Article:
Ignatius of Loyola taught that at the beginning of meditation we ought to imagine ourselves in the Gospel scene, getting familiar with the landscape, so to speak. Eventually, we carry on a dialogue with Jesus, based on that scene. There is another landscape which is our own situation and feelings at the beginning of prayer. We can look at these with Jesus and try to learn how he sees them. Then we can talk with him about our own outlook and let him lead us into harmony with his own mind and heart.
The Jesus we meet in these dialogues will be the Jesus of the Gospels whom we have met many times before. A Scripture passage, here or there, may come to mind. This kind of prayer supposes familiarity with Scripture. Little by little we can become willing to be changed by Jesus from proud resentment to humility, from anxiety to trust, from disappointment to hope —whatever we need at the moment.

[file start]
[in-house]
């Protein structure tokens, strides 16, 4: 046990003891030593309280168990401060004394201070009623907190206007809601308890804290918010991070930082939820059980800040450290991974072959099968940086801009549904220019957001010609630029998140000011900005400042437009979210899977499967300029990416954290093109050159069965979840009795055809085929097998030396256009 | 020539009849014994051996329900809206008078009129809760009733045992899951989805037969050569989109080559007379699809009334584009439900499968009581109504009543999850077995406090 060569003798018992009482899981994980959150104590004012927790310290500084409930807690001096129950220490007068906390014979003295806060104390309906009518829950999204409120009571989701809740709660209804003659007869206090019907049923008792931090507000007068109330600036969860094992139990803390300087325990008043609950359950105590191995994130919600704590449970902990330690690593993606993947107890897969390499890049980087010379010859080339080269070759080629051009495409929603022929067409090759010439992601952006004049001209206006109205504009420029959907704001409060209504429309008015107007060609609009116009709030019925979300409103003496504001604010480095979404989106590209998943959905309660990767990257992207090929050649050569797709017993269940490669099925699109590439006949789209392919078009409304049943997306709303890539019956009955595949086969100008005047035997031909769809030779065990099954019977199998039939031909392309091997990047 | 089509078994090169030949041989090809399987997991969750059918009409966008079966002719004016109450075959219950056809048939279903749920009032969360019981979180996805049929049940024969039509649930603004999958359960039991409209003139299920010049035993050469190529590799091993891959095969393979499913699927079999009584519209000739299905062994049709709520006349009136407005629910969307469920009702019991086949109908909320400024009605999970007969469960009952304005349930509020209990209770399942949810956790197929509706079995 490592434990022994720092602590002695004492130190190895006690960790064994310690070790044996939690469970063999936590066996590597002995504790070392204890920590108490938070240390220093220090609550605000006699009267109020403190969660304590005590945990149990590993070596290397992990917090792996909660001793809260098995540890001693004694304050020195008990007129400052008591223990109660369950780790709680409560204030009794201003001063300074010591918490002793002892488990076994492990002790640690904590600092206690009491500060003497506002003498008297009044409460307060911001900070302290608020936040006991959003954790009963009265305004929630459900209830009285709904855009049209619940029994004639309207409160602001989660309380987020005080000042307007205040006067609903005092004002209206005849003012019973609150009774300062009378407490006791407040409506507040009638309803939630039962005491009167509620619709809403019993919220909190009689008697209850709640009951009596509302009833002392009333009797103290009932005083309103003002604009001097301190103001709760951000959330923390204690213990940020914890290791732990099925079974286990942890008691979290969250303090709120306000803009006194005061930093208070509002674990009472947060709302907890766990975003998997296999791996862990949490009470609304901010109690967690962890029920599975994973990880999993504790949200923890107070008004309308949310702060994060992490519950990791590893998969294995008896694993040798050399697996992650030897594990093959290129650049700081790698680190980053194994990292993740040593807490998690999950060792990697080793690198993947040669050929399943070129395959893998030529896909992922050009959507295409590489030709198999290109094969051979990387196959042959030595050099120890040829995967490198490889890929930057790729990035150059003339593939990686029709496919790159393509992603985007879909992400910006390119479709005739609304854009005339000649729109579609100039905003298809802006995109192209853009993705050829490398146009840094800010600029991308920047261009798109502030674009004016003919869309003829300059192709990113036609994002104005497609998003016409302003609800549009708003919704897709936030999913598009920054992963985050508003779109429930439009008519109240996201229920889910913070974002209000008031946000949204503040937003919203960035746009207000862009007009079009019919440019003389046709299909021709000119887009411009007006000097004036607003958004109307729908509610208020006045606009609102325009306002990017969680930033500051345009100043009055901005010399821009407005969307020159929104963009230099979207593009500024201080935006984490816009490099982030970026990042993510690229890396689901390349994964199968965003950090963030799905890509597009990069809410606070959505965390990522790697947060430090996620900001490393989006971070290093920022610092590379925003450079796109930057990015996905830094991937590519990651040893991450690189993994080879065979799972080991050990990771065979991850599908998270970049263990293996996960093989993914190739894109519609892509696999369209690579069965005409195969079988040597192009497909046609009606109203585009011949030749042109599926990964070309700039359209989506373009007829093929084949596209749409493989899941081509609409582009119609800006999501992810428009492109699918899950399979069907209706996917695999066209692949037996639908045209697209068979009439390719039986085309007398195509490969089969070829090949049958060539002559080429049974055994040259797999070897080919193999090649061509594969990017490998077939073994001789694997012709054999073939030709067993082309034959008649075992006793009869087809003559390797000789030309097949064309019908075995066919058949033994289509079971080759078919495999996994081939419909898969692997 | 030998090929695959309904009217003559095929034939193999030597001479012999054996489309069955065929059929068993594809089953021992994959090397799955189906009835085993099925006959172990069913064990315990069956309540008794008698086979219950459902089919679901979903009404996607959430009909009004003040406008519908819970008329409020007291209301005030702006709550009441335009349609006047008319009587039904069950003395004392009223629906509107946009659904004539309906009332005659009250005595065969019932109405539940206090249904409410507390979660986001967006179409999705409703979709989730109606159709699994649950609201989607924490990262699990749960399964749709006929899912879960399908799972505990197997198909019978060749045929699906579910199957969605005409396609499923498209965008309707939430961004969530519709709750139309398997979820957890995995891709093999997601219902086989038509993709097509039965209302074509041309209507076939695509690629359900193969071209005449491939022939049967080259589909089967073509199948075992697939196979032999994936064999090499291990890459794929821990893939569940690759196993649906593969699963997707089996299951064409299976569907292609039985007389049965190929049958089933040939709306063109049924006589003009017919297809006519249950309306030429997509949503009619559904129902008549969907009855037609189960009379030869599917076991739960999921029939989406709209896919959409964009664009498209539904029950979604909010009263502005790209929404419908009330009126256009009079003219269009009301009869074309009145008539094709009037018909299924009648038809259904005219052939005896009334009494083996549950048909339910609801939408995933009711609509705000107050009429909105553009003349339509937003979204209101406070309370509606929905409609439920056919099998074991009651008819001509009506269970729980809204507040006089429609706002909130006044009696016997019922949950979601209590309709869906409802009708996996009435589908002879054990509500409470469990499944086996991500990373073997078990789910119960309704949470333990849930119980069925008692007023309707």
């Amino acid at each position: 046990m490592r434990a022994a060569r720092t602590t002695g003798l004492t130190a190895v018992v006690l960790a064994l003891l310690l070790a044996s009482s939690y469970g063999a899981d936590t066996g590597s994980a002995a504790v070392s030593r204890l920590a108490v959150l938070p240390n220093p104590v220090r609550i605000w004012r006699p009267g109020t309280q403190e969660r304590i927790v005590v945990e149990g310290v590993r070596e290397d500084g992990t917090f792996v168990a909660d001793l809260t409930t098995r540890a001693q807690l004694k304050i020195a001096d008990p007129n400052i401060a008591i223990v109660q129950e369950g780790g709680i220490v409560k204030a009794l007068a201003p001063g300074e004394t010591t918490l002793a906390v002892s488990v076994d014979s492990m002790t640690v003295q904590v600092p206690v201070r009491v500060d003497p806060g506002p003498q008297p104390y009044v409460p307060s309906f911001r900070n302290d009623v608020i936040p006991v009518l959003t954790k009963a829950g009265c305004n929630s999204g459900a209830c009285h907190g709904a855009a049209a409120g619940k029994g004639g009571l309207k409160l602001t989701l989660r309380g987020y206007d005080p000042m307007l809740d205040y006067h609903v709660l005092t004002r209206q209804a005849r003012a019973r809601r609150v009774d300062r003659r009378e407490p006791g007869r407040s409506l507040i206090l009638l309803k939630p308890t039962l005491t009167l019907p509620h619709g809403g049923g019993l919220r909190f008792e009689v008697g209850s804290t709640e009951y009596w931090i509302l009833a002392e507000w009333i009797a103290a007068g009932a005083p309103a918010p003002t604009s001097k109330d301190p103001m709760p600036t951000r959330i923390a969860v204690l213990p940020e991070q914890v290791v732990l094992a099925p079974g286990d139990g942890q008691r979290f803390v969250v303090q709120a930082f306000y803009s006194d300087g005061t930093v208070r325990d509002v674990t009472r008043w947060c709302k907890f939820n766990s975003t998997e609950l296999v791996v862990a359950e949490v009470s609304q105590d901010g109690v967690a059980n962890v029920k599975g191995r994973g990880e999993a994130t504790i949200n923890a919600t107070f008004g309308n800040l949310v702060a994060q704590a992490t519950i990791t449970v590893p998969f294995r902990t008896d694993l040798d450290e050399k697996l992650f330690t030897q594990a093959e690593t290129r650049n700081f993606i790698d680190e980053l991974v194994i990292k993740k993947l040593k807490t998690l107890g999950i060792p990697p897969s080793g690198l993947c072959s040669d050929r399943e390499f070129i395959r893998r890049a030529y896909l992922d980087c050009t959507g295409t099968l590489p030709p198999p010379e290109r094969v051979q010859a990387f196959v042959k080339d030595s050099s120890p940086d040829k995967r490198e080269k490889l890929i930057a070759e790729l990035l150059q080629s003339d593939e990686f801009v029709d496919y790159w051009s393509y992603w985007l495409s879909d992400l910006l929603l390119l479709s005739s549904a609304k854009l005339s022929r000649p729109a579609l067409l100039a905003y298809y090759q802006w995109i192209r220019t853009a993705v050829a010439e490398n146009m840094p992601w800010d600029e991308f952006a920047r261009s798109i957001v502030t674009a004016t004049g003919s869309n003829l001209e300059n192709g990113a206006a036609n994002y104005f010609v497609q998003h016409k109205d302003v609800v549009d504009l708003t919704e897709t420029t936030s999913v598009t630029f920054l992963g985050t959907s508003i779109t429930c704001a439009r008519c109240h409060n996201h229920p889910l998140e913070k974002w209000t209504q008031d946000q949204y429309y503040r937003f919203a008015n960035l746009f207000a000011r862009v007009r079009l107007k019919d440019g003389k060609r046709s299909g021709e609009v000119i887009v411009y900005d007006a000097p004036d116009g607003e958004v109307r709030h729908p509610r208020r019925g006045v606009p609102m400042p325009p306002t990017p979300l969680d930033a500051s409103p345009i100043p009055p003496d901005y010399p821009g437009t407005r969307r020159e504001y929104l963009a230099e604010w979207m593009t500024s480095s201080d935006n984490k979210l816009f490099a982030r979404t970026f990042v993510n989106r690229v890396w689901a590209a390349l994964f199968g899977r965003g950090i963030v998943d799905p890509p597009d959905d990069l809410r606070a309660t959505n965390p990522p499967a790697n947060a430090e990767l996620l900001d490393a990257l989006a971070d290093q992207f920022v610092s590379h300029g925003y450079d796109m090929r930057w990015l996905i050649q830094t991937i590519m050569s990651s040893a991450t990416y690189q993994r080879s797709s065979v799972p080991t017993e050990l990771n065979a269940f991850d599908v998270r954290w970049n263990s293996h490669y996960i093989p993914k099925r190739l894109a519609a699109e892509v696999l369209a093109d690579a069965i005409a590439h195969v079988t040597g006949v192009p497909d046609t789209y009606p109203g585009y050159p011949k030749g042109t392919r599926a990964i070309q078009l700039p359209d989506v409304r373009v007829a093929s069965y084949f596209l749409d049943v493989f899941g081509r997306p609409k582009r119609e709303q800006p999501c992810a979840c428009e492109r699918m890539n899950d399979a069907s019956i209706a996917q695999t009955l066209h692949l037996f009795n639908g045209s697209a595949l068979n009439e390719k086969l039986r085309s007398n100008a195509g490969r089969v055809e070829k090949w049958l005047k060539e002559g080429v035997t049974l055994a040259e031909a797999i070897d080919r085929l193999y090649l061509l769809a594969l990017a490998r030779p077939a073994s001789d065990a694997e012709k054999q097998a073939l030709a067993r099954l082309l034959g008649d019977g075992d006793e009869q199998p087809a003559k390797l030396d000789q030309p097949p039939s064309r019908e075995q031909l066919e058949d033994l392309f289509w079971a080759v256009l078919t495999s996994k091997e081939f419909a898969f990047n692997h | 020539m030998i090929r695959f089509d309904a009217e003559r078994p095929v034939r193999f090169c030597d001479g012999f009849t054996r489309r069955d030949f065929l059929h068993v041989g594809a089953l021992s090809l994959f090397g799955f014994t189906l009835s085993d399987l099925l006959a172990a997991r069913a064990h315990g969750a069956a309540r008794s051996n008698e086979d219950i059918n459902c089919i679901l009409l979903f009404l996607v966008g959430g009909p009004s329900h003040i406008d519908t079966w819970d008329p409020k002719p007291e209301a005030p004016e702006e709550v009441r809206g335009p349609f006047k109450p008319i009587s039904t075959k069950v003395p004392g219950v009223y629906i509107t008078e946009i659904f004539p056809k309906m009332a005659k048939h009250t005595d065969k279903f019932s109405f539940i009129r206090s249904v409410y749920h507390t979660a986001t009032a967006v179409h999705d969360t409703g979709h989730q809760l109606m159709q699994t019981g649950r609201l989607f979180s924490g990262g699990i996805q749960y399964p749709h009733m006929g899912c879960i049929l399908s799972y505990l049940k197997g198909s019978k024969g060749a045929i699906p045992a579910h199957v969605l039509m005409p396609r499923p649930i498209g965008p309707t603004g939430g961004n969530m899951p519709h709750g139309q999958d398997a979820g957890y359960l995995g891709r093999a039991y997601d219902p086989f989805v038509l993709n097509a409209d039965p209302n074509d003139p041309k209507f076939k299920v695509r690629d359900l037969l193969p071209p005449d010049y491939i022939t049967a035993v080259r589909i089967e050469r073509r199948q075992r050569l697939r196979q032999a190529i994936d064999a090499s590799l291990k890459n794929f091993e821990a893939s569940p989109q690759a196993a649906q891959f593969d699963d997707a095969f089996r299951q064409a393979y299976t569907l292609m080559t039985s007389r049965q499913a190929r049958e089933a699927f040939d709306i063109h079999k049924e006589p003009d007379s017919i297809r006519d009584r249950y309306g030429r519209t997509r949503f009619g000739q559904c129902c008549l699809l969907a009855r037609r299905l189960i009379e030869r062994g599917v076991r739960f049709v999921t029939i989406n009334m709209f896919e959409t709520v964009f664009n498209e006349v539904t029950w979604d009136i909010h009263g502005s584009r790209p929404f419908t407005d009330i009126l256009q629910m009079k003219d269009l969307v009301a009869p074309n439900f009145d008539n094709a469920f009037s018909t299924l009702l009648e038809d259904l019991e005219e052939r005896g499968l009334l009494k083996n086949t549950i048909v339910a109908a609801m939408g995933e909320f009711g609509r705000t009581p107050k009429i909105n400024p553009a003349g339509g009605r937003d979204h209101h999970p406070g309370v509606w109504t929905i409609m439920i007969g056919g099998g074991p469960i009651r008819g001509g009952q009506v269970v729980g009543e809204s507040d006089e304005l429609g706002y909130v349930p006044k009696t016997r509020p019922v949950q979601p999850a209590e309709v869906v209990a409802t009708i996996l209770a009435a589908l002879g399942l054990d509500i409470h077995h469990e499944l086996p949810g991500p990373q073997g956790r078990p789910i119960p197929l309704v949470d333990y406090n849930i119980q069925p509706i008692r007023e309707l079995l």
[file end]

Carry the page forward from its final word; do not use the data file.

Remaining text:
In my quiet time with you, Lord, the most obvious features of my landscape are the world within me and outside. I bring them to you today for your healing and blessing so that I may live this day in harmony with your mind and heart.